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Formula CCM

 

An Experimental Electric Vehicle Competition for Student-Engineers

 

From The County College of Morris SAE Student Chapter

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Formula CCM is a simple, low-cost "Electric Vehicle Challenge" for high school or college classes or similar groups.

CCM engineering students who are members of the college SAE chapter are focusing on building a simple, electric-powered, one-person micro-vehicles that can be built for less than $200. It is hoped that once the project is fully worked out, other schools and organizations can participate in a low-key and simple, low-cost competition.

RULES

We are considering two "Tiers" of electric vehicles. The "First Tier" vehicles would be powered by electric starter motors (from a car). The "Second Tier" vehicles would be powered by an 18 volt, cordless electric hand-drill. We have not designed or built any of the Second Tier (drill-powered) vehicles so far, but we have seen some in action and they are surprisingly successful. The information below refers to our First Tier (starter motor) vehicles.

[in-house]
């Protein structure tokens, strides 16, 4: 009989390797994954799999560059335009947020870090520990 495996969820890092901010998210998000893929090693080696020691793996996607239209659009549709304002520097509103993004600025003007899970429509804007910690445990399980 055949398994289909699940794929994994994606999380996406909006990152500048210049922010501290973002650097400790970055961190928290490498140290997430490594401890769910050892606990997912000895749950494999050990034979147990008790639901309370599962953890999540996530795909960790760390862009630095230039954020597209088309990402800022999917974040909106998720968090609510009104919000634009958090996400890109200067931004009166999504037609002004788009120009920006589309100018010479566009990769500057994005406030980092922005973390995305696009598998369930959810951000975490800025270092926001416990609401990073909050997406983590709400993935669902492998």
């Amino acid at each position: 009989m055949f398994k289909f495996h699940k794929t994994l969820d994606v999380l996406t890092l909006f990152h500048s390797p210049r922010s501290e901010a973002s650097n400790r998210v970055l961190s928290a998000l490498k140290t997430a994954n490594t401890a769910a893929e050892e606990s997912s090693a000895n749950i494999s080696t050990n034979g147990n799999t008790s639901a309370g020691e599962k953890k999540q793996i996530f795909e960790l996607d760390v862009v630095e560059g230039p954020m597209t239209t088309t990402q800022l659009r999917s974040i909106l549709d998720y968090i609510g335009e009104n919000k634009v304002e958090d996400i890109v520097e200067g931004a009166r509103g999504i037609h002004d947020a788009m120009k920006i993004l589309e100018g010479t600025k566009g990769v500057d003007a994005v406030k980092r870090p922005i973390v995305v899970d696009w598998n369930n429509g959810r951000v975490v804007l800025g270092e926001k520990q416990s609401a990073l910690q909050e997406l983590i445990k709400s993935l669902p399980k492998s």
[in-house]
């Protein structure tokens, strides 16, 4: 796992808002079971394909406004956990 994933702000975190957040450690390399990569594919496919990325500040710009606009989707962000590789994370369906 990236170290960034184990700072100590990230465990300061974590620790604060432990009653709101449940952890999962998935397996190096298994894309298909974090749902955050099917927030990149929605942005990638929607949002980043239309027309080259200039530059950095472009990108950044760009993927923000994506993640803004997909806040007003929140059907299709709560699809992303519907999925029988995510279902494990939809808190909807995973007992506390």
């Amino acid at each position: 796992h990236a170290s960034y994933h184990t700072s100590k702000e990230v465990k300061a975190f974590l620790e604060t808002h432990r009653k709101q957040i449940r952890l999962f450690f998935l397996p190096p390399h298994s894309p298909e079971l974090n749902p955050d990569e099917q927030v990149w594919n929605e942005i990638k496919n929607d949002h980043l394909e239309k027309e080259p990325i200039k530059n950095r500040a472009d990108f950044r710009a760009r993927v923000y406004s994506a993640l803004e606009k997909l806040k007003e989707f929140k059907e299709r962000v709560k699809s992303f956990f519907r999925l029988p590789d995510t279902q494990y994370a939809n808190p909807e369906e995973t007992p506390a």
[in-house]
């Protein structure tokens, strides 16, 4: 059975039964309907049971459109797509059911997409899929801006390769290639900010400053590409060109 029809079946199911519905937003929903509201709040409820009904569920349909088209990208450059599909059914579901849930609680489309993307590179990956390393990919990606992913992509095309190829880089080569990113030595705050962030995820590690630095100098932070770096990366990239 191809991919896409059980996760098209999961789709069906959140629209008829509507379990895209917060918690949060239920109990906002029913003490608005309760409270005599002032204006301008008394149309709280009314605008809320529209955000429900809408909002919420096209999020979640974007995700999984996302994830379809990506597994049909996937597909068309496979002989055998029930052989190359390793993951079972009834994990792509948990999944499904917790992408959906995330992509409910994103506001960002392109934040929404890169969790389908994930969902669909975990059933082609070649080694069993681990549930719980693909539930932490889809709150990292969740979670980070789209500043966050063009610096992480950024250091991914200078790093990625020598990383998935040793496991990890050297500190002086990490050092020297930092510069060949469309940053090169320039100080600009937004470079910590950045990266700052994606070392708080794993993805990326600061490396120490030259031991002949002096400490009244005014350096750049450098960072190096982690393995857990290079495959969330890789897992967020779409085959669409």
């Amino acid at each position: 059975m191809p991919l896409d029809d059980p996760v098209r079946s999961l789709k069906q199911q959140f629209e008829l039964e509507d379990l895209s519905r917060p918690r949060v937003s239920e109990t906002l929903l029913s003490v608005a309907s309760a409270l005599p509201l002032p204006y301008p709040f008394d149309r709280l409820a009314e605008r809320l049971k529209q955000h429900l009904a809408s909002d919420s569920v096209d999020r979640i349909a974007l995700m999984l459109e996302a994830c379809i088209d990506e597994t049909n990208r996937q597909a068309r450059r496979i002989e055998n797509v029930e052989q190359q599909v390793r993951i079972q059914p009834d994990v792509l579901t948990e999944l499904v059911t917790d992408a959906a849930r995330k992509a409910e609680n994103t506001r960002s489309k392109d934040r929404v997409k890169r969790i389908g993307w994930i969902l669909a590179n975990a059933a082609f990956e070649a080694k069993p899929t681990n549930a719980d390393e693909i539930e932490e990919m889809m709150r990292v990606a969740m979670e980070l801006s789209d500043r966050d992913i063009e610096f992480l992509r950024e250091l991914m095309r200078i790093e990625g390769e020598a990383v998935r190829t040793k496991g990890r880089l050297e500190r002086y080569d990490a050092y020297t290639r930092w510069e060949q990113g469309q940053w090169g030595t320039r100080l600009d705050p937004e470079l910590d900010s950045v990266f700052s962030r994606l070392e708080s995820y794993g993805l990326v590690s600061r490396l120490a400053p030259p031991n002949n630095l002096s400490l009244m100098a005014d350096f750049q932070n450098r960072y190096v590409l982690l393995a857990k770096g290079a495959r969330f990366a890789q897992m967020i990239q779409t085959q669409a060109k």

Battery power limited to under 240 CCA with wet-cell "lawn tractor" 12V battery. Use Toyota four-cylinder starter motor or any similar unit. Starter used must have built-in free-wheel function (a standard feature of the Toyota starter). This is very important for control....without this free-wheel function, an expensive speed control would be required. "On/Off switch may function as economical "speed control" but must be "deadman" type. 5:1 gear ration suggested but not required (these starter already ready have internal gear reduction). Only one "gear" allowed: no multiple gear transmissions permitted. One-wheel or two-wheel drive is permitted. Rear wheel or front wheel drive OK. Engine and drive train may be placed in any location on the vehicle but must have safety shields as appropriate to protect driver.